examines how The New York Times last week experimented with an online comment filter following the announcement of the Pope to filter their identities and moods. The result was a more structured and arguably more relevant online discussion, he concludes.
Some media stories of note for Friday, Feb. 15:
While the Knight Foundation gathering this week was notable for its $20,000 honorarium for speaker and plagiarist Jonah Lehrer, it did discuss more substantive issues
dealing with the future business models for journalism and information. In particular, it examined the role of foundations in assisting the information needs of communities. The Nieman Lab reports this "blended future" might be important as traditional journalism finds itself less able to meet those needs.
Odd-seeming issues often have profound consequences. So it appears with a request this week by Teri Buhl that news organizations take down her Twitter photo. This had followed her request that others not republish her Tweets. Poynter discusses the situation
and indicates this has implications for news organizations.Reuters reports
on concerns by the Committee to Protect Journalists' assertion that cyberattacks on media organizations are more common and complicated than ever as a form of censorship and invasion of personal material. In recent weeks The New York Times, Wall Street Journal and Washington Post have been among the most notable targets.
The New York Times' David Carr chronicles the extensive effort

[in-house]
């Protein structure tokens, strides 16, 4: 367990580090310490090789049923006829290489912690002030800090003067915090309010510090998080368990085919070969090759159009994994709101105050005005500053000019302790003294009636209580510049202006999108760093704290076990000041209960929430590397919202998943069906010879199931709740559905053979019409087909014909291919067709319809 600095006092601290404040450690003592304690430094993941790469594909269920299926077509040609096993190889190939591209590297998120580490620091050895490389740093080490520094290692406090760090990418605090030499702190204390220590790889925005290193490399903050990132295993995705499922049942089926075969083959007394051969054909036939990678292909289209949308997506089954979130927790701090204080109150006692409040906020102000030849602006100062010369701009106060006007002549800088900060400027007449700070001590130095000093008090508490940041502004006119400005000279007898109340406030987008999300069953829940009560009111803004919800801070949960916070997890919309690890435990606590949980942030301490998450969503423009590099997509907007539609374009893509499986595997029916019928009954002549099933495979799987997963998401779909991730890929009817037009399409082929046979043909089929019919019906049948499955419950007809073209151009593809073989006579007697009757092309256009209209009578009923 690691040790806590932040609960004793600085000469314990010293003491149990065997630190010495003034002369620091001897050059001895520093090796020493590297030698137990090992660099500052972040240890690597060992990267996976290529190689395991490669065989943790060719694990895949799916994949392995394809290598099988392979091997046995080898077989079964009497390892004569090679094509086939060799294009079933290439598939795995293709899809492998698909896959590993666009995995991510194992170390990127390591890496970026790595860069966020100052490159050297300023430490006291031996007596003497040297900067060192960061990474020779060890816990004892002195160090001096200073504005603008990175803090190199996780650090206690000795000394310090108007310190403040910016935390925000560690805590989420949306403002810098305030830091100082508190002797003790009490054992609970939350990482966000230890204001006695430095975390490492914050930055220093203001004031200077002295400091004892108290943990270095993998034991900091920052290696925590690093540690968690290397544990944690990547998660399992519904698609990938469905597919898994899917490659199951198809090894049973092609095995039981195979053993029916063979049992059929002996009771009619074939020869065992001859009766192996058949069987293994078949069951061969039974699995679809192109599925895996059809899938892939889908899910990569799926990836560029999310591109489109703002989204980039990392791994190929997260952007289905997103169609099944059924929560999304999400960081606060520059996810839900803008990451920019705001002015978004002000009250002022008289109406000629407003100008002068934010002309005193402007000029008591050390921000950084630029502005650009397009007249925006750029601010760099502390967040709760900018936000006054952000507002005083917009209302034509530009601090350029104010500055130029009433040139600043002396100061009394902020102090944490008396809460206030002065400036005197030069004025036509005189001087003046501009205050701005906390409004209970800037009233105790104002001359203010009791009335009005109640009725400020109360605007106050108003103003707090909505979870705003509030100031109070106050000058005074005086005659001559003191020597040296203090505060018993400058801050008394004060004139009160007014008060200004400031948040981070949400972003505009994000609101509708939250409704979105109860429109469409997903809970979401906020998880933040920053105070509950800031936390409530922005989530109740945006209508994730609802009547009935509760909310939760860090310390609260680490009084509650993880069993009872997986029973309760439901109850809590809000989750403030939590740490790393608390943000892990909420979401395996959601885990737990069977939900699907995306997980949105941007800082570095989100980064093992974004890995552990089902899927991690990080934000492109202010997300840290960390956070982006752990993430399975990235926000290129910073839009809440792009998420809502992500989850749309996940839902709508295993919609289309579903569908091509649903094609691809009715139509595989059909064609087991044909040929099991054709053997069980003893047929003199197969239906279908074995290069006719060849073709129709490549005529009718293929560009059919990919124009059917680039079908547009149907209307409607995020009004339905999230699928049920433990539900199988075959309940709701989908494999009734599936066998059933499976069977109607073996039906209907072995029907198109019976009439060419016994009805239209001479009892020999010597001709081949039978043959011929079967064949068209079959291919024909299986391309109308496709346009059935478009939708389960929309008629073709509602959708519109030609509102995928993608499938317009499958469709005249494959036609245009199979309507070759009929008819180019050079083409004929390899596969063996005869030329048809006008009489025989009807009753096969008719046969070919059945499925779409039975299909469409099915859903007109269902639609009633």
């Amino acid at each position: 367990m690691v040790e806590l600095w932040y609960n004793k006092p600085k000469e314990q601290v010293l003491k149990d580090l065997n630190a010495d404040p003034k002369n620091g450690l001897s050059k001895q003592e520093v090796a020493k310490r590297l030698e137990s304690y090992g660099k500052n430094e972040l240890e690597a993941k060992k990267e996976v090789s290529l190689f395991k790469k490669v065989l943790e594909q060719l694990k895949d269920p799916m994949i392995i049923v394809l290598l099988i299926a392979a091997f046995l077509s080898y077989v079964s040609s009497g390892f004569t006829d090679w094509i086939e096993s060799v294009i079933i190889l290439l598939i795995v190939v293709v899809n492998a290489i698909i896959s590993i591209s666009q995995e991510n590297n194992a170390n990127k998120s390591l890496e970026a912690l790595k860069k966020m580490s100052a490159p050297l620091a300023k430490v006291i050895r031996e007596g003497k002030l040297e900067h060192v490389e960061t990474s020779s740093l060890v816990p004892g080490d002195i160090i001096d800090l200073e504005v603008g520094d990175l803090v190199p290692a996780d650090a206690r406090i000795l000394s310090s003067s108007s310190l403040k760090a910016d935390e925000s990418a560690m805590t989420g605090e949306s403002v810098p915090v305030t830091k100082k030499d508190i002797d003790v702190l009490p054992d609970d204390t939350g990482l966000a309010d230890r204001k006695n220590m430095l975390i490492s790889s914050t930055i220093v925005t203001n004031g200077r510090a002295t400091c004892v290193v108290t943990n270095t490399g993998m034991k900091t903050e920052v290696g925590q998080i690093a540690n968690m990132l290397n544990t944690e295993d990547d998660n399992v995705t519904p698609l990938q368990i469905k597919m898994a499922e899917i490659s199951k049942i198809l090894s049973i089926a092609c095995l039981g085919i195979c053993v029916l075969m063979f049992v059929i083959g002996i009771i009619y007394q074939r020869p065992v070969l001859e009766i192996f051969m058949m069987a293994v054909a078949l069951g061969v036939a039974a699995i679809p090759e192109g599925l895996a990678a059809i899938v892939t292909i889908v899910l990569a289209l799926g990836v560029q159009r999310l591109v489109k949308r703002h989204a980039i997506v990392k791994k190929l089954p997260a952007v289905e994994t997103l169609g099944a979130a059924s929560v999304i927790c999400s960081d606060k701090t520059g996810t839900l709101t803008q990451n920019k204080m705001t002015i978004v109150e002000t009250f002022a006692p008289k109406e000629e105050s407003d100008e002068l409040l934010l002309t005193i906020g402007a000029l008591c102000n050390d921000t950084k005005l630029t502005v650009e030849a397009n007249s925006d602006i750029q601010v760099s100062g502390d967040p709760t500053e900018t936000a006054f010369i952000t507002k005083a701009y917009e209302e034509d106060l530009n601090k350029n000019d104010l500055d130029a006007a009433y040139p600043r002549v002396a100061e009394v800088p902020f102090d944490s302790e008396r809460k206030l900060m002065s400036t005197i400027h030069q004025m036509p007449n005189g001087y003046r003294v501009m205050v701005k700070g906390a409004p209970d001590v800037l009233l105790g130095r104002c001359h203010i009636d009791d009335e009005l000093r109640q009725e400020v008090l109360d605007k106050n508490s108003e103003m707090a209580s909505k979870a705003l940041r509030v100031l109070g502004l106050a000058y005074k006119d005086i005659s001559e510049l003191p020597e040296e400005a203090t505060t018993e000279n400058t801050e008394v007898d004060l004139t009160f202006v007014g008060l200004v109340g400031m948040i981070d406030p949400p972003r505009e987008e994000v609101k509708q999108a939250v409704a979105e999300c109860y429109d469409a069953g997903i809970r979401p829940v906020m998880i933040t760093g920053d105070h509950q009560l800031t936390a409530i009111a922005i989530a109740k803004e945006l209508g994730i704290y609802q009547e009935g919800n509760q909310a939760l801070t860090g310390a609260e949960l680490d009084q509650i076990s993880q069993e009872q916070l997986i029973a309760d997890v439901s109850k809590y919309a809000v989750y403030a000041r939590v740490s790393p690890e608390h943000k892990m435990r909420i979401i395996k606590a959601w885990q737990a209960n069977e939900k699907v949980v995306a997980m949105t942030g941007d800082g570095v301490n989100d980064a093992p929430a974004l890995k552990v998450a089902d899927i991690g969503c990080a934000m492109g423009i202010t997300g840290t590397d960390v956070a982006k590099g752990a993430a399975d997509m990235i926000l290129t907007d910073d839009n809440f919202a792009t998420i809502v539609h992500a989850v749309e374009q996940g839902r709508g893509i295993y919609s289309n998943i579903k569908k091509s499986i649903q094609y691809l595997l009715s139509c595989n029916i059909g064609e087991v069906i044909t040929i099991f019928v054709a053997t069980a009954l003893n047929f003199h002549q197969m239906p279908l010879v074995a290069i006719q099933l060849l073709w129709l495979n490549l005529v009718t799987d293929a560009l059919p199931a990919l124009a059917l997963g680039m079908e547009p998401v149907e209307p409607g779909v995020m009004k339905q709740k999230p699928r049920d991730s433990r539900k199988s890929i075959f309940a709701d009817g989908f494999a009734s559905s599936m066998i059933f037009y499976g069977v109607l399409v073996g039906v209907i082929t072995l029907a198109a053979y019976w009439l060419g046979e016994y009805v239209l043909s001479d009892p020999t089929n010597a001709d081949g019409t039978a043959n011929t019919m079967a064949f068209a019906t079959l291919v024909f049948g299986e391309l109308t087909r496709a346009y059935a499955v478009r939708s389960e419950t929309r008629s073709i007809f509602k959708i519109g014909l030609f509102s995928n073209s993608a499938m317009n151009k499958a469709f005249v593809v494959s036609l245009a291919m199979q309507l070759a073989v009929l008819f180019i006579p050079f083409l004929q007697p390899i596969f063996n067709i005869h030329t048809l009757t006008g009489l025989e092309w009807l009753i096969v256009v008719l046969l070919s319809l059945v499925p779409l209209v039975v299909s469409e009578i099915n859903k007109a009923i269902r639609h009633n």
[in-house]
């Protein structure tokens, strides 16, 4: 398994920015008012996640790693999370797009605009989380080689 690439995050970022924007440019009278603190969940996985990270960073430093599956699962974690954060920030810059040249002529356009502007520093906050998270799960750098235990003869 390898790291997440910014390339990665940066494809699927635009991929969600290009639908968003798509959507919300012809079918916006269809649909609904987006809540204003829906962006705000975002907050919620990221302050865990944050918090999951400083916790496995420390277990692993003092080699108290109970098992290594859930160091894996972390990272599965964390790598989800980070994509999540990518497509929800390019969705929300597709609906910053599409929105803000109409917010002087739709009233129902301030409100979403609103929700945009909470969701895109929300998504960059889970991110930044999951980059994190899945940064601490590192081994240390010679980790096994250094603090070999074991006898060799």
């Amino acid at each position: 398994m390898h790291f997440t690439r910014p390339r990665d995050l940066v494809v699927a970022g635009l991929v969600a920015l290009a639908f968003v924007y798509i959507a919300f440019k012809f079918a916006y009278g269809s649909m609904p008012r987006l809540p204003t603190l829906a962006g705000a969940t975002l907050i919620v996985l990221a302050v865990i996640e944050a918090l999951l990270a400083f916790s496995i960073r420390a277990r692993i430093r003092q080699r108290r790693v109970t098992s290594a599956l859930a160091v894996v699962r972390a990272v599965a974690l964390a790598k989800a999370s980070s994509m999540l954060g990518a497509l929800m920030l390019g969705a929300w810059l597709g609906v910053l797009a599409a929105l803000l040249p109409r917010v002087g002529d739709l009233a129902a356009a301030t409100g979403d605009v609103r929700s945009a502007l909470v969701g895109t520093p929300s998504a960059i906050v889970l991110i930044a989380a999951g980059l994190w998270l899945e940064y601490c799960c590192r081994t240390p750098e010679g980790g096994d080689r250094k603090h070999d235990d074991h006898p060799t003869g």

by NBC's The Today Show to make right on an audio editing mistake that created an error.
The clip left the impression that George Zimmerman, charged with second-degree murder of Trayvon Martin, uttered racist statements. The Today Show fired or disciplined several employees and issued a statement apologizing.
What it didn't do, Carr noted, was tell its audience it had erred. Carr examines the case as an example of American television culture about correcting the record.
"Give NBC credit for dealing with a big error that threatened to sow further mayhem on a very delicate story," he wrote. "It’s just too bad it failed to remember that the fix for bad journalism generally includes more journalism. The kind that goes on the air."
In his latest The Media Equation column,
The New York Times' David Carr notes the problem of the "burped up" thought that is Twitter, particularly when it intersects with professional expectations.Carr cites the recent suspension of CNN's Roland Martin following a Tweet during last week's Super Bowl. Carr writes a thoughtful and self-deprecating look at the challenge of using social media when his employer has high standards.
The instant judgment isn't always congruent with the overall judgment.He concludes that 140 characters makes it difficult to be journalistic, even if it is fun and even if is a requirement.